Insurers Need Proof

There is a burden of proof on the insurer if they decline your insurance claim based on allegations of false or fraudulent statements.

Consider the scenario where an insured lodges a claim with his/her insurance company for his/her stolen vehicle which was lit on fire in the middle of the night. The insurer investigates and asks the insured to provide more information, specifically to explain how the crime has occurred. The insured does not know how the crime occurred and therefore the extent of information provided is limited. The insurance company then declines the claim on the basis that the insured had made a false or fraudulent statement.

The Onus is on the Insurer

In cases where the insurer suspects the insured has committed a criminal act prior to lodging a claim, the burden rests on the insurer to prove its allegation. The standard of proof is the normal civil standard, being on the balance of probabilities. Where the insurer is alleging criminal activity on the part of the insured, the insurer must prove on the balance of probabilities that the insured is guilty of the alleged criminal conduct.

Any assessment of evidence provided by the insurer will also need to take into account the serious nature of the allegation. In light of allegations that are of a criminal nature, the insurer must provide sufficient evidence strong enough to support and justify its serious allegation against the insured.

Considerations by the Court

In making any assessment as to the alleged criminal conduct by the insured, the court will consider multiple factors including:

  • Motive of the insured;
  • Previous dishonesty offences (if any);
  • Personality of the insured; and
  • The evidence provided by the insurer in support of its serious allegation.

Insured’s Requirement to Establish a Prima Facie Case

An insured would have established a prima facie case once he/she has complied with the conditions of his/her policy. Normally, this would be when an insured lodges a claim (within a reasonable time period) and when the insured has informed the insurer of the details of the claim lodged (to the best of his/her knowledge and belief).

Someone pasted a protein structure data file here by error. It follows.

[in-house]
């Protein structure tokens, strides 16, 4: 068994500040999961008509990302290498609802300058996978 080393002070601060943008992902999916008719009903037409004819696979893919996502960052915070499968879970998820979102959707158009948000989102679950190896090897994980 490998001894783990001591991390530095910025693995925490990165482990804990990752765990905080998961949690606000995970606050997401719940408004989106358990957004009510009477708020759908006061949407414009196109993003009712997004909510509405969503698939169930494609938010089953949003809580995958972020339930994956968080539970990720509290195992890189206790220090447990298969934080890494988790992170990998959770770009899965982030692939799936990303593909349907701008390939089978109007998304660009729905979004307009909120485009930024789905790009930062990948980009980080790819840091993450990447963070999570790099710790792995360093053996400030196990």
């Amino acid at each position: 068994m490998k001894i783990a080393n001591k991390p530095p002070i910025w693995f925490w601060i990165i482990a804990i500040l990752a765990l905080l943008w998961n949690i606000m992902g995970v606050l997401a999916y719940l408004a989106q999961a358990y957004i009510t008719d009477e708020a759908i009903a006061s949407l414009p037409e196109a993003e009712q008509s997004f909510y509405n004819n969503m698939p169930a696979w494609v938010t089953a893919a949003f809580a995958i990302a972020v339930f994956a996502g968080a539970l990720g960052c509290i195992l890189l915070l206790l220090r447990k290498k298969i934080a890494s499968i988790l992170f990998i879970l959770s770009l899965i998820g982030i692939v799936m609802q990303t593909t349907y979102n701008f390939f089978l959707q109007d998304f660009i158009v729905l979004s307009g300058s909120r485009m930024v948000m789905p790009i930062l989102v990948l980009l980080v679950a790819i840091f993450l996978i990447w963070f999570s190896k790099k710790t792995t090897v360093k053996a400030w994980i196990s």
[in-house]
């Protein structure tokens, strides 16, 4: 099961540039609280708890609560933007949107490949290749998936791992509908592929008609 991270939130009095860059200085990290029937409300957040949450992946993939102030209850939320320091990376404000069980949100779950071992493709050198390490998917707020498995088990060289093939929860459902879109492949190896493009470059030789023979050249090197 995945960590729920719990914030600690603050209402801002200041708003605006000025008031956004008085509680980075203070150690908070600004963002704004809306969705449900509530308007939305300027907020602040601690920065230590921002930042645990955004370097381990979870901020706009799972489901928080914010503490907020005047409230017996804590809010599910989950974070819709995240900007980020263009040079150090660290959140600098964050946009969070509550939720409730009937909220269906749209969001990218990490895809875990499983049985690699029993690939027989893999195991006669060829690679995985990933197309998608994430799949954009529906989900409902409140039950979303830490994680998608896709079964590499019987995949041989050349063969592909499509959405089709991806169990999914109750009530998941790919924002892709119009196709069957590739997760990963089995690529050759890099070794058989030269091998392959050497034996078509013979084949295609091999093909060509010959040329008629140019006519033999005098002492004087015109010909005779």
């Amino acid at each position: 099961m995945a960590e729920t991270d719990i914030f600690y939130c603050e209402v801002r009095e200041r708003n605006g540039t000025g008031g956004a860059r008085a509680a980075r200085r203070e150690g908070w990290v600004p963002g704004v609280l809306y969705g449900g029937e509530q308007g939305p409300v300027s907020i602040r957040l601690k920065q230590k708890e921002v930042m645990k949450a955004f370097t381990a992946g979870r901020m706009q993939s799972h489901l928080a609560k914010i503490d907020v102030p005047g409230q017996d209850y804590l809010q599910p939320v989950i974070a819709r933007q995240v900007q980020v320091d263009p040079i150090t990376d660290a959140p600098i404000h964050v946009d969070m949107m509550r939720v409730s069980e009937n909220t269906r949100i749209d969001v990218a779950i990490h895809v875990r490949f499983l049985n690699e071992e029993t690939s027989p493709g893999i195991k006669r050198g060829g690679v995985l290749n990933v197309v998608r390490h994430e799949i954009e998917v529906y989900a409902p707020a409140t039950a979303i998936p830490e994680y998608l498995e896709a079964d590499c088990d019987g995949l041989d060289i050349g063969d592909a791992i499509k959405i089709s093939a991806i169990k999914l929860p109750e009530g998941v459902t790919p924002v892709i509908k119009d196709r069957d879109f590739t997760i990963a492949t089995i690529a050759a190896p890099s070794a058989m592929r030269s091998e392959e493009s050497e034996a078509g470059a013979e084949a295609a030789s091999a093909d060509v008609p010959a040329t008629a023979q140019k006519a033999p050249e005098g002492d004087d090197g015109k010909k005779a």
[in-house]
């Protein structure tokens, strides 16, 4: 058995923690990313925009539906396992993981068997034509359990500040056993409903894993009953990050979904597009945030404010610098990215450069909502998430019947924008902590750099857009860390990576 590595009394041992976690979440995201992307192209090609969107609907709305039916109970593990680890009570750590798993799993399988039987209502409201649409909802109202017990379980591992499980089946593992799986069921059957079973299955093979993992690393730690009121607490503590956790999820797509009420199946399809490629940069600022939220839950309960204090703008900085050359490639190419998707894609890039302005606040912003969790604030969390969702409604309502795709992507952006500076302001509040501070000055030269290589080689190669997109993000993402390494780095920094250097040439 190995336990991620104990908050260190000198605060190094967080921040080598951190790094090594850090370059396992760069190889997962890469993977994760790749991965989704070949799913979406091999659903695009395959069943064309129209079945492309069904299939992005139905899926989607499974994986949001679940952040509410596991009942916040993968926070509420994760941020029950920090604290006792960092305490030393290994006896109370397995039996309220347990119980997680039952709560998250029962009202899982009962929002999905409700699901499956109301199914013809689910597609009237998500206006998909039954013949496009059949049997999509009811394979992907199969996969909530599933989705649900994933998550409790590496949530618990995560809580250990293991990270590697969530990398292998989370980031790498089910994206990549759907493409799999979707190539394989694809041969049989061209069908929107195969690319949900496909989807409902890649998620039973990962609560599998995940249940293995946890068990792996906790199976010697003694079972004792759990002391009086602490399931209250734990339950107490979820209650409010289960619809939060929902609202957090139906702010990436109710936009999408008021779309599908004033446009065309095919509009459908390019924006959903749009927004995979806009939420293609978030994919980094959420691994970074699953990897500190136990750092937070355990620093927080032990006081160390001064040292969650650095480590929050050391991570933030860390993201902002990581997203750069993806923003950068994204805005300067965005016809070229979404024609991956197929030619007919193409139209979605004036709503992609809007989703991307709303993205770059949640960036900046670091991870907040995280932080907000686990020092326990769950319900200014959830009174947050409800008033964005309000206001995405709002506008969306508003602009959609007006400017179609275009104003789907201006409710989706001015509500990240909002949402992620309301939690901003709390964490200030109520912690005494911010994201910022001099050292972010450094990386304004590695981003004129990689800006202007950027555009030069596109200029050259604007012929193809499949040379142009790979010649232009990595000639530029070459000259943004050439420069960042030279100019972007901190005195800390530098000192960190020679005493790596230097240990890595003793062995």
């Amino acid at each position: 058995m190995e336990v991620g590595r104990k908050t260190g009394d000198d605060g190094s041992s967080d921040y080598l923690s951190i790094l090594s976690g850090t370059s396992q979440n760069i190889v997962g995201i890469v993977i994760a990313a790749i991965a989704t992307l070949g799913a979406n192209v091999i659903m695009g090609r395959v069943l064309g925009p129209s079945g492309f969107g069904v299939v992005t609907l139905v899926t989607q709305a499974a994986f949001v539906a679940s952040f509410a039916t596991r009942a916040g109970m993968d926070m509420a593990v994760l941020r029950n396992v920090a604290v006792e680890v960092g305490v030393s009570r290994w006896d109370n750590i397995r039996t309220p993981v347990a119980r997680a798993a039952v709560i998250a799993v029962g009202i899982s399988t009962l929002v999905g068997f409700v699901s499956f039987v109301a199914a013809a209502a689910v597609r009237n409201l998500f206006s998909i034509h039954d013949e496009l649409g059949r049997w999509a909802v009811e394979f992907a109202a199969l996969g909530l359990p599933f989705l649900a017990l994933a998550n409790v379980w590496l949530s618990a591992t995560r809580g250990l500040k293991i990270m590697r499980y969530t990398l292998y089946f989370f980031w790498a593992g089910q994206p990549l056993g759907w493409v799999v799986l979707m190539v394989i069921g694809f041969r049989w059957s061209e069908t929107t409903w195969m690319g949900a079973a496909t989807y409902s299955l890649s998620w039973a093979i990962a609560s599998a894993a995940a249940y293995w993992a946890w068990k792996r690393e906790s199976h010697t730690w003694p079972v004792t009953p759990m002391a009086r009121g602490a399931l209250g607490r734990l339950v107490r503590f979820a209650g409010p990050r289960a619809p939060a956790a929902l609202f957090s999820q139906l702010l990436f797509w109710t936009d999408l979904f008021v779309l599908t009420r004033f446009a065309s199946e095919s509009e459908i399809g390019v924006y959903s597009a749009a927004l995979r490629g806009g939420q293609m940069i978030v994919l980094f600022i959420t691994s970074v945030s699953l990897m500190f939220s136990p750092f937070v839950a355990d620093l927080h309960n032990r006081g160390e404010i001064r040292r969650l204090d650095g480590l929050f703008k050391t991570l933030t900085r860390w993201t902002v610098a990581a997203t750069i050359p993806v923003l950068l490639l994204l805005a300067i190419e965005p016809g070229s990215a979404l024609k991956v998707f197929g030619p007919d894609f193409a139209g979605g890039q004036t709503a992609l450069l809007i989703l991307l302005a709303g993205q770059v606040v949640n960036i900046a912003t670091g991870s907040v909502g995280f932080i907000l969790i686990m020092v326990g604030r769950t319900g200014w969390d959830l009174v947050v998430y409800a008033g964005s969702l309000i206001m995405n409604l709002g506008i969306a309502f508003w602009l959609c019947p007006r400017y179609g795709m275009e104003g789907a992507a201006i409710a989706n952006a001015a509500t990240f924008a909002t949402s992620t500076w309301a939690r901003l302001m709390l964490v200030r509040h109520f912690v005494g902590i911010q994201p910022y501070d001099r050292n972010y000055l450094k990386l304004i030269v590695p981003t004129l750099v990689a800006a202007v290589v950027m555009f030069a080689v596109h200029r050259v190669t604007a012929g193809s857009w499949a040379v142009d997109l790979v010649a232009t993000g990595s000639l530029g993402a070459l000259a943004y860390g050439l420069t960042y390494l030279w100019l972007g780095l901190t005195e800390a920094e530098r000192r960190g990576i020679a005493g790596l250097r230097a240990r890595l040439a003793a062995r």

If the insurer becomes suspicious that the insured has made a false statement and that a valid claim has not been lodged, the insurer is not entitled to put the insured to proof. There is no obligation on the insured to prove the method in which his/her car was stolen and then lit on fire, or why the incident had occurred in the first place.

Angus v Ace Insurance Limited [2014] NZHC 258

In this case, the insured lodged a claim with its insurance company claiming that intruders had forced their way onto the property and doused the insured with petrol, threatening to burn him if he did not hand over all his money. The intruders then set fire to the main areas of the building before leaving the premises with the money. The insurers declined the claim, alleging that the insured had committed arson.

It was held by Justice Cooper that the standard of proof is indeed the civil standard of balance of probabilities. It is not the criminal standard of beyond reasonable doubt and is also not an intermediary between the civil and criminal standards. However, the civil standard can be applied flexibly taking into account the seriousness of the allegation by the insurer.

A comprehensive analysis of all the evidence was undertaken including:

  • the insured’s evidence and his credibility;
  • the insured’s previous history, his character and motive;
  • the insurer’s evidence;
  • a “logic of events”;
  • fire experts; and
  • forensic evidence

It was found that the insured was a good businessman and had no previous convictions of dishonest offending. However, the conclusion reached by Justice Cooper was that the insured had deliberately lit the building on fire for financial gain. This result was based on a number of undisputed facts, including:

  • the hotel business was making a loss;
  • the insured had in the past made many attempts to sell the hotel business unsuccessfully;
  • the insured’s failure to set an alarm in the main building;
  • the insured’s shoes had traces of petrol, found only in the main building, but according to the insured’s evidence he would not have been within the vicinity of the main building when the petrol was poured

Justice Cooper held that the insured’s version of events was not plausible and his account of the incident had adversely affected his credibility. Looking at the evidence collectively, Justice Cooper found that the insured’s account of the incident on the evening of the fire could not be correct. The case was found in favour of the insurer.

Despite cases of this nature relying heavily on accounts from witnesses and circumstantial evidence, the insurers must be able to point to strong evidence to support its claim. In this case, the expert and forensic evidence provided by the insurer, coupled with the inconsistencies found in the insured’s account of events ultimately led Justice Cooper to conclude that the insured had committed arson in an attempt to receive an insurance payout.

An insured whose claim has been declined by an insurer will inevitably suffer the consequences. If you believe an insurance company has wrongly declined your claim, it may be worthwhile having your matter reviewed by a lawyer prior to making any determination to challenge the insurer’s decision.

This article contains general information only, and is not intended to be a comprehensive review of the law surrounding insurance claims.  For specific advice tailored to your individual needs, please contact Cherry Mo.